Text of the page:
Liverpool School of Tropical Medicine
Malawi-Liverpool-Wellcome Trust Clinical Research Programme
Brenda Anna Kwambana-Adams is a Wellcome International Intermediate Fellow and Senior Lecturer (Academic Career Track) at the Liverpool School of Tropical Medicine and the Malawi-Liverpool-Wellcome Clinical Research Programme. Brenda’s research interests are to characterise the mechanisms that modulate transmission of the pneumococcus using cutting-edge “omics”, with the aim to guide the development of more effective control strategies. As part of her Wellcome Fellowship, Brenda is using an innovative vaccine-probe study to investigate the role of under-fives in within-household transmission of the pneumococcus to infants. In the process of doing this, Brenda is also developing tools for early, rapid, and accurate diagnosis of acute bacterial meningitis (ABM) and bacteraemia that could improve case ascertainment in resource limited settings. Brenda also works with the World Health Organization (WHO) and Regional Reference Laboratories supporting surveillance of acute bacterial meningitis across Africa. She led the WHO technical mission which investigated the 2016 pneumococcal meningitis outbreak in Brong Ahafo Region, Ghana. Brenda contributed to the development of the current WHO guidelines on controlling pneumococcal outbreaks in the African “meningitis belt” and the WHO Defeating Meningitis 2030 Global Roadmap. Brenda has won numerous awards including the first prestigious MRC-LSHTM West Africa Global Health Research Fellowship.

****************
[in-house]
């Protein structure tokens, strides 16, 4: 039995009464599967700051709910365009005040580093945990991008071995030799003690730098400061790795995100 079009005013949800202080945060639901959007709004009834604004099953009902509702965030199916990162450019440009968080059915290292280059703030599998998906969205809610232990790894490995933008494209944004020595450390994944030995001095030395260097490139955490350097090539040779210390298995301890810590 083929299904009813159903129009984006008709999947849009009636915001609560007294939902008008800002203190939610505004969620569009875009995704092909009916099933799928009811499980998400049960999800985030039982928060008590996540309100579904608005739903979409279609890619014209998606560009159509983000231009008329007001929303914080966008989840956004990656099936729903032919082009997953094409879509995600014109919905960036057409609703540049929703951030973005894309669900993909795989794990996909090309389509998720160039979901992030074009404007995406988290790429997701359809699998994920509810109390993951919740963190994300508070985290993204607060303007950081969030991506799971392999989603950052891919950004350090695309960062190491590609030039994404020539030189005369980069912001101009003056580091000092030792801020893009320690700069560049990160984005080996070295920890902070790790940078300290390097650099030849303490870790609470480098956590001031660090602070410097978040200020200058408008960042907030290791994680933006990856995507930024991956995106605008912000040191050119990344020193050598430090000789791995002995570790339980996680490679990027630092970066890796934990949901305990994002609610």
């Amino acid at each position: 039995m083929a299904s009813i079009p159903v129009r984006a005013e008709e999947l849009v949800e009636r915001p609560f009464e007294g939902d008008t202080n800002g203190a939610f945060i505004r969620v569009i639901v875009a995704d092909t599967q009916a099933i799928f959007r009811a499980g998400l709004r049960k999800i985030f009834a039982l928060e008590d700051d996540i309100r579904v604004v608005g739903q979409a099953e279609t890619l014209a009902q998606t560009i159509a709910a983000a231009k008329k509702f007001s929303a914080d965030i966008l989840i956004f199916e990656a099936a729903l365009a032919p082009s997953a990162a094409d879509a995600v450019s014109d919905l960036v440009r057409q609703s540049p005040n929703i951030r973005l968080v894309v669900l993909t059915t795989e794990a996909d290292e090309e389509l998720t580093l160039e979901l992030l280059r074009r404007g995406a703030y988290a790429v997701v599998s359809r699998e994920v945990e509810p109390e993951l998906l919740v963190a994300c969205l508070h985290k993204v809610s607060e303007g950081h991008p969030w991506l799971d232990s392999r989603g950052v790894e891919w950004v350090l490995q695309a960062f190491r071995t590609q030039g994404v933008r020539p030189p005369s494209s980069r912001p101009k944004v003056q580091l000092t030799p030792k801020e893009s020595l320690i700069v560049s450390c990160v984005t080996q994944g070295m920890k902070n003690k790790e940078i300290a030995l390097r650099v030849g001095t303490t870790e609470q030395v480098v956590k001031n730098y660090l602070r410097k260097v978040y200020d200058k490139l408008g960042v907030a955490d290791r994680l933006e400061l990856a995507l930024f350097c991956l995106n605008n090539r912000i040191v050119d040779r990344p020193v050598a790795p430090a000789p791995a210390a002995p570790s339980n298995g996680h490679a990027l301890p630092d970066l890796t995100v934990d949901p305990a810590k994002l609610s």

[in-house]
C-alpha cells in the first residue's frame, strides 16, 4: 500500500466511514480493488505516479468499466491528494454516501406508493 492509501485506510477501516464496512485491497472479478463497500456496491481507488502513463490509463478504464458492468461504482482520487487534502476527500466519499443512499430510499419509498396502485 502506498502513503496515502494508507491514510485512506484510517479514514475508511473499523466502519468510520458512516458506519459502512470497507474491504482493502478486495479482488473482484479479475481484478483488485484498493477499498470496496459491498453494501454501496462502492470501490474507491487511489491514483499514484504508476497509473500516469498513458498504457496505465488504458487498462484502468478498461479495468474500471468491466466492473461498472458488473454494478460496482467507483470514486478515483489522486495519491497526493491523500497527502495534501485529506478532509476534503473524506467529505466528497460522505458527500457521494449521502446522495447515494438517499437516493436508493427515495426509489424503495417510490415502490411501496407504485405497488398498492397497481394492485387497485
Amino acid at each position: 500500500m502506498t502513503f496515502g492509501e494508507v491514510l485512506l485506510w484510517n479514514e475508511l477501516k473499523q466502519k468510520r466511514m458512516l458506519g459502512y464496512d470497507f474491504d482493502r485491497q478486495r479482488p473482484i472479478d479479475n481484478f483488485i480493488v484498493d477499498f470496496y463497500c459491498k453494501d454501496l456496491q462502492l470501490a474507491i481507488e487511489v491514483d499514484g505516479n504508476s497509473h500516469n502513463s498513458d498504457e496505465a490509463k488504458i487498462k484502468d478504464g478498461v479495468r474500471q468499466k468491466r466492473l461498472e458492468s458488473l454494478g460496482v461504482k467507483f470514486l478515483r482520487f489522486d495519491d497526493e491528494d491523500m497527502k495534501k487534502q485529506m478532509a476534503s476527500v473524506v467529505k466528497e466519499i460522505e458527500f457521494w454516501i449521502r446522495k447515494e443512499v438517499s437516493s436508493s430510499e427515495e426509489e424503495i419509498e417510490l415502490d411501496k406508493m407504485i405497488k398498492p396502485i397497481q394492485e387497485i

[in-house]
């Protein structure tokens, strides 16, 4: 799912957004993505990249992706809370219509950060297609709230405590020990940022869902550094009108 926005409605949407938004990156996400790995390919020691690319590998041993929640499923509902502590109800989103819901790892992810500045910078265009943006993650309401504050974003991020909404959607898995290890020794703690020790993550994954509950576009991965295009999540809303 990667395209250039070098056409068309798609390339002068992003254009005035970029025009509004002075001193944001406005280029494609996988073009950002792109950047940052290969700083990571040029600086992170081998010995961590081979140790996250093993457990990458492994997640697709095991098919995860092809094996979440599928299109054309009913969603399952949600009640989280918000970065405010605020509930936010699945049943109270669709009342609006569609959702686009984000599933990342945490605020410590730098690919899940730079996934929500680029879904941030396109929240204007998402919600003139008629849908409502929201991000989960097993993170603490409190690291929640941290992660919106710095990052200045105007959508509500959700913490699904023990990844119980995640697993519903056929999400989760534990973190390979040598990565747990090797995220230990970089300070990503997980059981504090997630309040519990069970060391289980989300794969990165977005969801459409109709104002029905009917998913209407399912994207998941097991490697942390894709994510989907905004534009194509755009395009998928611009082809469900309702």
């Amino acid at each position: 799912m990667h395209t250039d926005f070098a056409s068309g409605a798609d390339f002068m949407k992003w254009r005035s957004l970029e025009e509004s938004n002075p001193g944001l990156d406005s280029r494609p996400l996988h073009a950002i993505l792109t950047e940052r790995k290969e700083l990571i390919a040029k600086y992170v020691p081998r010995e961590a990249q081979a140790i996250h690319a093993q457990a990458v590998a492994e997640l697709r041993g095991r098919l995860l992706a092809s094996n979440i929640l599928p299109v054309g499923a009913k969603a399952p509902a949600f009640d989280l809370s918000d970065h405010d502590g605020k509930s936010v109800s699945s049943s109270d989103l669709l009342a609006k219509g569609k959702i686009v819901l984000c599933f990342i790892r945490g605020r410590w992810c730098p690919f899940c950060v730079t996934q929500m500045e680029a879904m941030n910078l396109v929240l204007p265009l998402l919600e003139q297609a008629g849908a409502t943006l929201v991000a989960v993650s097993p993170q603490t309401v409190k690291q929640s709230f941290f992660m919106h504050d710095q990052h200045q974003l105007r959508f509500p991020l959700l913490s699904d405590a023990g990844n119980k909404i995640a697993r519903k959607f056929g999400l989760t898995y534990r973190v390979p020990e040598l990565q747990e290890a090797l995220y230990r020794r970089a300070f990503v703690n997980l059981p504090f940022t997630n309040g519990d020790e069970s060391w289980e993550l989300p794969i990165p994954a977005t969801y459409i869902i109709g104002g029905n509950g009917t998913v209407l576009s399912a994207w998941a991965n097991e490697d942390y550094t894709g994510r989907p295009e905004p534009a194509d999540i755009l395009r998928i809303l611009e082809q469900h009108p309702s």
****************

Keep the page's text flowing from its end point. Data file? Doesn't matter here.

Presenter Of 1 Presentation

O001 - MENINGITIS AND MORTALITY TRENDS AMONG HOSPITALISED UNDER-FIVES FOLLOWING THE INTRODUCTION OF PNEUMOCOCCAL CONJUGATE VACCINES: A TIME-SERIES ANALYSIS IN WEST AND CENTRAL AFRICA (ID 769)

Session Type
Parallel Session
Date
Mon, 20.06.2022
Session Time
15:20 - 16:35
Room
Grand Ballroom Centre
Lecture Time
15:25 - 15:35

Abstract

Background

Pneumococcal conjugate vaccines (PCVs) have been introduced into the infant immunization programmes across West and Central Africa. We modelled trends in numbers of meningitis cases and deaths among children before and after PCV introduction, using WHO-supported sentinel surveillance.

Methods

A total of 36,901 children under five years with suspected meningitis were enrolled at sentinel hospitals across ten West and Central African countries through the Paediatric Bacterial Meningitis (PBM) Surveillance Network between 2010 and 2016. Laboratory testing of cerebrospinal fluid (CSF) specimens was performed using standard microbiologic and molecular methods. To assess trends in disease and mortality case counts before and after 10- and 13-valent PCV introduction, we applied interrupted time-series models and random effects meta-analysis, accounting for seasonality and secular trends.

Results

Across the countries, there was a decline of 35% (95% CI 2-57%, p=0.04) in annual suspected meningitis cases and 26% (95% CI 3-44%, p=0.03) in laboratory confirmed meningitis in the post vs. pre-PCV period; there was a non-significant decrease in suspected meningitis deaths (23% decline, 95% CI -23-52%, p=0.27) post PCV introduction. There was considerable heterogeneity in post-PCV meningitis trends among the different countries; larger and more precise reductions were observed in countries with at least 2 years post-PCV introduction surveillance.

Conclusions

We observed overall declines in paediatric meningitis cases and deaths, but impact was most evident in countries with a longer duration of surveillance post-PCV-introduction. The heterogeneity in the trends across the countries following PCV implementation warrants continued monitoring and surveillance.

Hide